Levi's CEO: Don't bring guns into our stores

In this Feb. 4, 2011 photo, salesman Jesus Ibarra straightens out Levis jeans on display at a store in Hayward, Calif. (Paul Sakurma)

The chief executive of the Levi Strauss & Co jeans company has entered into the U.S. gun control debate with an open letter asking customers not to bring their firearms into its stores.

In a letter posted on LinkedIn, Chip Bergh recounted how a Levi's customer recently got hurt when a gun the shopper was carrying accidentally fired.

"So, while we understand the heartfelt and strongly held opinions on both sides of the gun debate,'' Bergh wrote, "it is with the safety and security of our employees and customers in mind that we respectfully ask people not to bring firearms into our stores, offices or facilities, even in states where it's permitted by law."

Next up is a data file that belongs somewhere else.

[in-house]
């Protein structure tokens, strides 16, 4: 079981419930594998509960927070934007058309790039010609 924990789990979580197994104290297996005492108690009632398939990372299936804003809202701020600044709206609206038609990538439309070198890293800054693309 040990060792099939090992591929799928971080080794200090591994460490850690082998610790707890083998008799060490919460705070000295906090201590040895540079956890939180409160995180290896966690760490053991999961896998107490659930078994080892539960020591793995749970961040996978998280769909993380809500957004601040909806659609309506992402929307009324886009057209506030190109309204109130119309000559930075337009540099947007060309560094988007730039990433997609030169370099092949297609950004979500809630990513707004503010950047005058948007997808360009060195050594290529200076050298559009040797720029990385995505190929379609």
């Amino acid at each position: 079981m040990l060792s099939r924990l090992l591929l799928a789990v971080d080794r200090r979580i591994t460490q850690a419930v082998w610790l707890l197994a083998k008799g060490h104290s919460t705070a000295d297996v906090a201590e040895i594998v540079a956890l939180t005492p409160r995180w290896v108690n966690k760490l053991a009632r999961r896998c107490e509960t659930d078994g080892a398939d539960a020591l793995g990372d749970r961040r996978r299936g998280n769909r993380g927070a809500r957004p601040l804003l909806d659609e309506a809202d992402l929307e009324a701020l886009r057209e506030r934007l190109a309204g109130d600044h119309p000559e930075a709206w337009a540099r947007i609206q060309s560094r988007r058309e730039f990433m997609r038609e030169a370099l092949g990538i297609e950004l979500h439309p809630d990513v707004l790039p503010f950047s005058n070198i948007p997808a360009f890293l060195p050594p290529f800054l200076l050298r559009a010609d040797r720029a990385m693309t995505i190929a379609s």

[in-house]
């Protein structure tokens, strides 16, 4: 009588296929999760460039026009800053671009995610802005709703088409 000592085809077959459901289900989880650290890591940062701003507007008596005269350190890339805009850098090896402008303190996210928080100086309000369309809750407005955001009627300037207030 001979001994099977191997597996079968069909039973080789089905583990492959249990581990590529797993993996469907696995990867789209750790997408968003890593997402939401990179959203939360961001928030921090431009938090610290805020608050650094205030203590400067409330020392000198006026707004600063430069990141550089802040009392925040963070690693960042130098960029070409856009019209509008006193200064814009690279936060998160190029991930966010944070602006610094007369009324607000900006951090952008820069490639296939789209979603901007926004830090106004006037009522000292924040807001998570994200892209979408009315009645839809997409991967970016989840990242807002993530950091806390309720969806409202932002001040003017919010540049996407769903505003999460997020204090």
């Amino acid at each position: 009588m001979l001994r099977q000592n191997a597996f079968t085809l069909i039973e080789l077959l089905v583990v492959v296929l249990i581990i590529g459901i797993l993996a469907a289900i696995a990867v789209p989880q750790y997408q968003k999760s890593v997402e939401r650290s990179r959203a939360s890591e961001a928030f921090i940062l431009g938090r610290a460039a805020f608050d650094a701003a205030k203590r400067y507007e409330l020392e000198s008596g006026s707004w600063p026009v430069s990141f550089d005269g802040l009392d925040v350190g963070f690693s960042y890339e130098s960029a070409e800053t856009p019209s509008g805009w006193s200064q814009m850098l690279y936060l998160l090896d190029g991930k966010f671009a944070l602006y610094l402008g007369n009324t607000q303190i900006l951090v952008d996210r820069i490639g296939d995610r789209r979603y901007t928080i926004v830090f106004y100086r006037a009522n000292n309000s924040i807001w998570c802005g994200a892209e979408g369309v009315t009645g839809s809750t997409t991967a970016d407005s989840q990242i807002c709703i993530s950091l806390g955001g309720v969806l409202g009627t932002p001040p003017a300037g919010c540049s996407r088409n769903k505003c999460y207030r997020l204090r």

Bergh, who described himself as a former Army officer and father, noted that with stores in Paris, Nice and Orlando, and the company's European headquarters in Brussels, he's thought more about safety in the past year than he has in the three decades of his career. He commented how "close to home" so many incidents with guns have come to impacting people working for the company.

He clarified that the company would not ban gun from its stores, but asked "responsible gun owners" to leave their firearms at home.

The 163-year-old company joins a long list of U.S. retailers including Target Corporation, Sonic and Chili's that have asked their patrons to leave their guns at home.
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